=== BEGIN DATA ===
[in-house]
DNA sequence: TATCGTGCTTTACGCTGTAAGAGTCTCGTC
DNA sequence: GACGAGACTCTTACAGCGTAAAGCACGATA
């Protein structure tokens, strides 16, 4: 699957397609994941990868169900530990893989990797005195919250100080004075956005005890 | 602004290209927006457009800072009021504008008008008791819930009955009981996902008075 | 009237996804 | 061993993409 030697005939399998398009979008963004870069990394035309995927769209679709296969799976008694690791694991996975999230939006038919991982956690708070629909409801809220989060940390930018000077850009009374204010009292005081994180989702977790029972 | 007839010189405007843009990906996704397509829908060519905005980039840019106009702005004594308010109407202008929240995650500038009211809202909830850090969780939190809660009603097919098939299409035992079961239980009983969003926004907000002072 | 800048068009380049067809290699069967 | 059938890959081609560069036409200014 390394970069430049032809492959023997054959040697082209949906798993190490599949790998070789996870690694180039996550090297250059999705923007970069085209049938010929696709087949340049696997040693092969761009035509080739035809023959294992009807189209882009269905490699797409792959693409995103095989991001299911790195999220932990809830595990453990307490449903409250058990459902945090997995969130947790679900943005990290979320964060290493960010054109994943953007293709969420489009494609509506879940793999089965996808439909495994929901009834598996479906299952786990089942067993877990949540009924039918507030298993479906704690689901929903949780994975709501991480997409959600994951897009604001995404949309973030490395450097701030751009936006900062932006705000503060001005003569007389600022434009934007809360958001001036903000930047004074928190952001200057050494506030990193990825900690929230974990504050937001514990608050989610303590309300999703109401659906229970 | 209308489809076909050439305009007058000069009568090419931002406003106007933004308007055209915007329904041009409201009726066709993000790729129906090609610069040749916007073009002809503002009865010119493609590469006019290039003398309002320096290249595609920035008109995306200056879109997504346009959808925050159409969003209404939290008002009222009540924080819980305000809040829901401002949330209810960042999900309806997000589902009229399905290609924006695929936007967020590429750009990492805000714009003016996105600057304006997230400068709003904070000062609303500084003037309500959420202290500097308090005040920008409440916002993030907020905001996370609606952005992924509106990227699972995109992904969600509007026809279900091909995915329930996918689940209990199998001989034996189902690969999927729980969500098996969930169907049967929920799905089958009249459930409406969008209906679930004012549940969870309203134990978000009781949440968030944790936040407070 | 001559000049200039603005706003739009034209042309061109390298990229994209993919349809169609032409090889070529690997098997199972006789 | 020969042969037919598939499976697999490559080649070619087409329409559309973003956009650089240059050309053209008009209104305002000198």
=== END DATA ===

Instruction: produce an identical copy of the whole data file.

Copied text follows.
[in-house]
DNA sequence: TATCGTGCTTTACGCTGTAAGAGTCTCGTC
DNA sequence: GACGAGACTCTTACAGCGTAAAGCACGATA
């Protein structure tokens, strides 16, 4: 699957397609994941990868169900530990893989990797005195919250100080004075956005005890 | 602004290209927006457009800072009021504008008008008791819930009955009981996902008075 | 009237996804 | 061993993409 030697005939399998398009979008963004870069990394035309995927769209679709296969799976008694690791694991996975999230939006038919991982956690708070629909409801809220989060940390930018000077850009009374204010009292005081994180989702977790029972 | 007839010189405007843009990906996704397509829908060519905005980039840019106009702005004594308010109407202008929240995650500038009211809202909830850090969780939190809660009603097919098939299409035992079961239980009983969003926004907000002072 | 800048068009380049067809290699069967 | 059938890959081609560069036409200014 390394970069430049032809492959023997054959040697082209949906798993190490599949790998070789996870690694180039996550090297250059999705923007970069085209049938010929696709087949340049696997040693092969761009035509080739035809023959294992009807189209882009269905490699797409792959693409995103095989991001299911790195999220932990809830595990453990307490449903409250058990459902945090997995969130947790679900943005990290979320964060290493960010054109994943953007293709969420489009494609509506879940793999089965996808439909495994929901009834598996479906299952786990089942067993877990949540009924039918507030298993479906704690689901929903949780994975709501991480997409959600994951897009604001995404949309973030490395450097701030751009936006900062932006705000503060001005003569007389600022434009934007809360958001001036903000930047004074928190952001200057050494506030990193990825900690929230974990504050937001514990608050989610303590309300999703109401659906229970 | 209308489809076909050439305009007058000069009568090419931002406003106007933004308007055209915007329904041009409201009726066709993000790729129906090609610069040749916007073009002809503002009865010119493609590469006019290039003398309002320096290249595609920035008109995306200056879109997504346009959808925050159409969003209404939290008002009222009540924080819980305000809040829901401002949330209810960042999900309806997000589902009229399905290609924006695929936007967020590429750009990492805000714009003016996105600057304006997230400068709003904070000062609303500084003037309500959420202290500097308090005040920008409440916002993030907020905001996370609606952005992924509106990227699972995109992904969600509007026809279900091909995915329930996918689940209990199998001989034996189902690969999927729980969500098996969930169907049967929920799905089958009249459930409406969008209906679930004012549940969870309203134990978000009781949440968030944790936040407070 | 001559000049200039603005706003739009034209042309061109390298990229994209993919349809169609032409090889070529690997098997199972006789 | 020969042969037919598939499976697999490559080649070619087409329409559309973003956009650089240059050309053209008009209104305002000198």